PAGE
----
September 20, 2020
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The Sheer Joy And Mass Appeal Of Club Cricket

What better way to spend a day than watching a relaxed day’s cricket and savour every minute, every nuance of this beautiful game of life

The Sheer Joy And Mass Appeal Of Club Cricket
Gauri Gill
The Sheer Joy And Mass Appeal Of Club Cricket
outlookindia.com
1970-01-01T05:30:00+0530

Alongside Test cricket, club cricket in England too made a much-awaited comeback last weekend. In what must have been a therapeutic release from months of forced inactivity, hundreds of cricketers -- young and old -- turned out in force on picture postcard cricket grounds, all across the lush green and blue English countryside.

The UK government’s initial concerns about congregations in the tiny cricket pavilions tucked away in secluded corners of the land, with their honours boards of past presidents, secretaries and captains going back a hundred years and about the shared teas after the game, seem to be finally resolved.

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Now, grounds that had lain idle and deserted for many months ever since COVID-19 pandemic shut down the world are “hot with action’ once again, if the tweets read out by the commentators on Sky Sports last Saturday were anything to go by.

Stirring tales of hattricks and 5-wicket hauls, and rapid-fire fifties and well-crafted hundreds shared pride of place alongside stories of a star player’s first-ball duck and the poor guy who forgot to bring his lunch and split his pants diving for a catch in the field, on the first day of the season!

Each game no less important to the players than the Test match at the Ageas Bowl. Each game a statement of the resumption of life, as cricketers over the world have known it. Each game so completely useless in all material terms, but so precious in terms of the players’ mental and physical well being and team camaraderie. Cricket at this level is so much about fierce affiliation to your club and having fun with your mates from the local community.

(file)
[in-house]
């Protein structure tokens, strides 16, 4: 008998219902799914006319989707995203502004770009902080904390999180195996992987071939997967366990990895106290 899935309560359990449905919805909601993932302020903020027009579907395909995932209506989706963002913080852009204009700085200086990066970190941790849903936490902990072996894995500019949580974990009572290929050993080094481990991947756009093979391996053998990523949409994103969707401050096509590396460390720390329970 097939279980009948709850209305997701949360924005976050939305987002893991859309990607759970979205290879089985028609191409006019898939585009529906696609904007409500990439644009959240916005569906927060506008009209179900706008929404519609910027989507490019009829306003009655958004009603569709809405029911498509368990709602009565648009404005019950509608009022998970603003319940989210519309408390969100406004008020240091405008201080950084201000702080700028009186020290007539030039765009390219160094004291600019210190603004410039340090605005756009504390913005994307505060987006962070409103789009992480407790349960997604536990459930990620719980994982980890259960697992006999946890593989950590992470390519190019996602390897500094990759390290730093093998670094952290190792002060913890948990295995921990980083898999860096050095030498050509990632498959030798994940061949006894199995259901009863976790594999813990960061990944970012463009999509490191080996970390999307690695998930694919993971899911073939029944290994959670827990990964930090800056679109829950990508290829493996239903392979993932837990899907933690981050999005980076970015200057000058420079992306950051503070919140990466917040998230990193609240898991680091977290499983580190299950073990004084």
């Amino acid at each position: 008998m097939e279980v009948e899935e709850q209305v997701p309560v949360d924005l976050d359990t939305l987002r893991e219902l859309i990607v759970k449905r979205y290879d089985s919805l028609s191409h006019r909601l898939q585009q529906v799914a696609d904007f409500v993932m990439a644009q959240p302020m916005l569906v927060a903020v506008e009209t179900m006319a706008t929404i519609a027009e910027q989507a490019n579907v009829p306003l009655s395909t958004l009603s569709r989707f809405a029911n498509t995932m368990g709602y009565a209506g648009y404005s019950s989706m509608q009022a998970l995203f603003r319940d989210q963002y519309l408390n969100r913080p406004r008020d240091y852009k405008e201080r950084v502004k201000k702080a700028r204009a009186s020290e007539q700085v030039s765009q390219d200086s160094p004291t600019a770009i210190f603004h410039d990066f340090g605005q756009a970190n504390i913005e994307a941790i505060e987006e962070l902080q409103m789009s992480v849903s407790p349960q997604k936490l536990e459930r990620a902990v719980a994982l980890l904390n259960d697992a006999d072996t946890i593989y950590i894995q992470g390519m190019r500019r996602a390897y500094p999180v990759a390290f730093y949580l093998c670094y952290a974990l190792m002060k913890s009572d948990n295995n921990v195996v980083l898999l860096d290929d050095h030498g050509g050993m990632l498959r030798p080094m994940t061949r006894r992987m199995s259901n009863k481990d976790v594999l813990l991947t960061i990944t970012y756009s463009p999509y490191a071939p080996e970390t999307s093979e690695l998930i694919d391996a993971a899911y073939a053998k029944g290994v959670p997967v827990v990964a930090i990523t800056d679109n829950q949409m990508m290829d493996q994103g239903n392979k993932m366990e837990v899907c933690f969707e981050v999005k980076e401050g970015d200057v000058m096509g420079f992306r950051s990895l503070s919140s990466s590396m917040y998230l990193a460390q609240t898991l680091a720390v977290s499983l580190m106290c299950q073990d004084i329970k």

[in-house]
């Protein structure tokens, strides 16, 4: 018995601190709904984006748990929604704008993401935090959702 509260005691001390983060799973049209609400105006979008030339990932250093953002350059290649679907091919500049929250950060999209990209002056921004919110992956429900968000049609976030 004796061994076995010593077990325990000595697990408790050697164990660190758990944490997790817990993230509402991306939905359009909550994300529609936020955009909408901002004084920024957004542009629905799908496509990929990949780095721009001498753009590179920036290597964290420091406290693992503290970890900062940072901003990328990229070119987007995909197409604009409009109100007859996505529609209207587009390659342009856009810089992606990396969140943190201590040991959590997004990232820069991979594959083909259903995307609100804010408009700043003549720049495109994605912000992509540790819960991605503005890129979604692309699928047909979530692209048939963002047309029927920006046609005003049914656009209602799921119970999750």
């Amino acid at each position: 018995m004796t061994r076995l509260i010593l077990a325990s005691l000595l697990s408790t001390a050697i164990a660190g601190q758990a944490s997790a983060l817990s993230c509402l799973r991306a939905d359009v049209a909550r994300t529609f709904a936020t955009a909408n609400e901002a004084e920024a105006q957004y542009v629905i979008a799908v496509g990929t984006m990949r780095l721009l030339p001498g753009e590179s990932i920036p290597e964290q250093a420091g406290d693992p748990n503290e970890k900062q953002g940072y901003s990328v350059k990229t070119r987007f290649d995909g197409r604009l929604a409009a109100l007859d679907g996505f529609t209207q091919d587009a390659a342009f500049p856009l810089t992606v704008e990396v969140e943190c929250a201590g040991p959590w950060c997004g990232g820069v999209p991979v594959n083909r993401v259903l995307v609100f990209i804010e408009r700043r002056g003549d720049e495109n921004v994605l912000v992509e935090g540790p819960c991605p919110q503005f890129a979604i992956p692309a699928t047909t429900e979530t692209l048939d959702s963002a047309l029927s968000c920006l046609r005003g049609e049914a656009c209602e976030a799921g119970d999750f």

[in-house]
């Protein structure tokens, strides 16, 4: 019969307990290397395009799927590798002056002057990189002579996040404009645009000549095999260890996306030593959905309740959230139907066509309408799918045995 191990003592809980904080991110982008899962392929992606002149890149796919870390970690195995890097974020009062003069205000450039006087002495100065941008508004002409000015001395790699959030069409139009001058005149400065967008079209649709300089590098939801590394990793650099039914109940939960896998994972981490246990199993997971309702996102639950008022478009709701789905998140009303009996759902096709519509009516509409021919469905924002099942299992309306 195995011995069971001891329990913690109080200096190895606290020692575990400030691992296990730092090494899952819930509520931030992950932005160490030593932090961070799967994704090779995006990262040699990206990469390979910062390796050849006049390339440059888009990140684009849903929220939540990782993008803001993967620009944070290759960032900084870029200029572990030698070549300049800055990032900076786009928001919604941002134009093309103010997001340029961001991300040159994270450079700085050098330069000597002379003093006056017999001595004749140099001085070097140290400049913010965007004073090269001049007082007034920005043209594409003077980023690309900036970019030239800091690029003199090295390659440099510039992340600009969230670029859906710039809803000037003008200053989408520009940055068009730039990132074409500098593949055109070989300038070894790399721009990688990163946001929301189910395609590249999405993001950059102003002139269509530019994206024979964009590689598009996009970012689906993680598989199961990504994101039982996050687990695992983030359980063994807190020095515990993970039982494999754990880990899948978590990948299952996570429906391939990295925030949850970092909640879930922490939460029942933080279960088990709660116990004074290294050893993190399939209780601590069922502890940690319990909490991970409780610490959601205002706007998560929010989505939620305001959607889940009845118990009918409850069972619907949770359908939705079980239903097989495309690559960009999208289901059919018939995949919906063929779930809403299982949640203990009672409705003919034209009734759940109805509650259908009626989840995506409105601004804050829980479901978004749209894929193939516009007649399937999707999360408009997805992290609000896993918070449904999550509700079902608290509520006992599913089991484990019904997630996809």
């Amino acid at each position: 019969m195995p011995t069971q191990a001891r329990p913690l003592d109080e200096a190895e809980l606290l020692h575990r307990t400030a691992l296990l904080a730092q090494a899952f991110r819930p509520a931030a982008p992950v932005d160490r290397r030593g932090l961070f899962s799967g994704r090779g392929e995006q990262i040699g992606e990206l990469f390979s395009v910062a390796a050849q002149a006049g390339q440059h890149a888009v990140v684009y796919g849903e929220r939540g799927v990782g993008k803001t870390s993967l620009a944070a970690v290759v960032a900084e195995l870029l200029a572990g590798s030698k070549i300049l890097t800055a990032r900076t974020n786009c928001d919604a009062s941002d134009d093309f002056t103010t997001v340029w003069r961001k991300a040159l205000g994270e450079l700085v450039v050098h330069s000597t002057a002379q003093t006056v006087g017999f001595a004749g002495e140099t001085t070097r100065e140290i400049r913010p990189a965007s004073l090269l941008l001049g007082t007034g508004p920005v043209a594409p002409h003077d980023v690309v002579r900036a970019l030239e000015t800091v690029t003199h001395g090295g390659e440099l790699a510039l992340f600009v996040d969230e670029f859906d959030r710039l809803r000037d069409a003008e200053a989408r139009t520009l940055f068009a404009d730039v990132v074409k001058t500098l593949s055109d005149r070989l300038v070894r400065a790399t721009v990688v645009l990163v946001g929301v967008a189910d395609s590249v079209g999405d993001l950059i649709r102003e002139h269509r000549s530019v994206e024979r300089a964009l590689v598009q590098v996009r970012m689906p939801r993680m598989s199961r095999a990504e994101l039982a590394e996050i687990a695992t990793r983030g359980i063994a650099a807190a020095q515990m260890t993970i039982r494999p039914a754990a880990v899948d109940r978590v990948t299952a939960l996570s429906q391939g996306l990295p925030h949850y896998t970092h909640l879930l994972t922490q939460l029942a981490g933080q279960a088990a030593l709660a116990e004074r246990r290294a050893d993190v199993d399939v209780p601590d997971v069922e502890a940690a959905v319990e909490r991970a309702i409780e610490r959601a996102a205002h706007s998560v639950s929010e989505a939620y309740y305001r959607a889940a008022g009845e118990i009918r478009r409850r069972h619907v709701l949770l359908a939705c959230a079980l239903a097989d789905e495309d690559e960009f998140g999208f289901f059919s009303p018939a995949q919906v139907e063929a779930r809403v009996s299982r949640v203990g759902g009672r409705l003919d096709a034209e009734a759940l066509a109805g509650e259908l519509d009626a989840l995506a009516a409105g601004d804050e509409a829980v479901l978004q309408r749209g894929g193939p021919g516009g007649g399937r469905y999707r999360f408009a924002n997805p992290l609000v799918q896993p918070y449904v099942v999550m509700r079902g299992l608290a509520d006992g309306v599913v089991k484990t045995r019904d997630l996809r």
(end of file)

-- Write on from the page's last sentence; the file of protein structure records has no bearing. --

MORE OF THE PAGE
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That indescribable experience of being ‘one of the boys’ as the team walks out onto the field, with friends and family camped in wickerwork chairs, or simply sitting in the grass on an English summer’s day, flasks of tea and sandwiches at hand. For hundreds of cricketers around the country, it was as if life itself had released the ‘pause’ button. These are the games, world over, where a country actually plays its cricket and lives out its passion for the sport. These much looked forward to, much cherished games on weekends.

So priceless in terms of the memories created, of some of the best times of our lives. Memories that will stay lifelong, like the friendships that they foster, on and off the field. And years after the games have ended, friends would still be talking about them, even when they are old and grey, about the same dropped catches (by others naturally!), and the same match-winning knocks! Such is the joy of cricket at club level and the magic and enrichment that it brings to the lives of those who play it.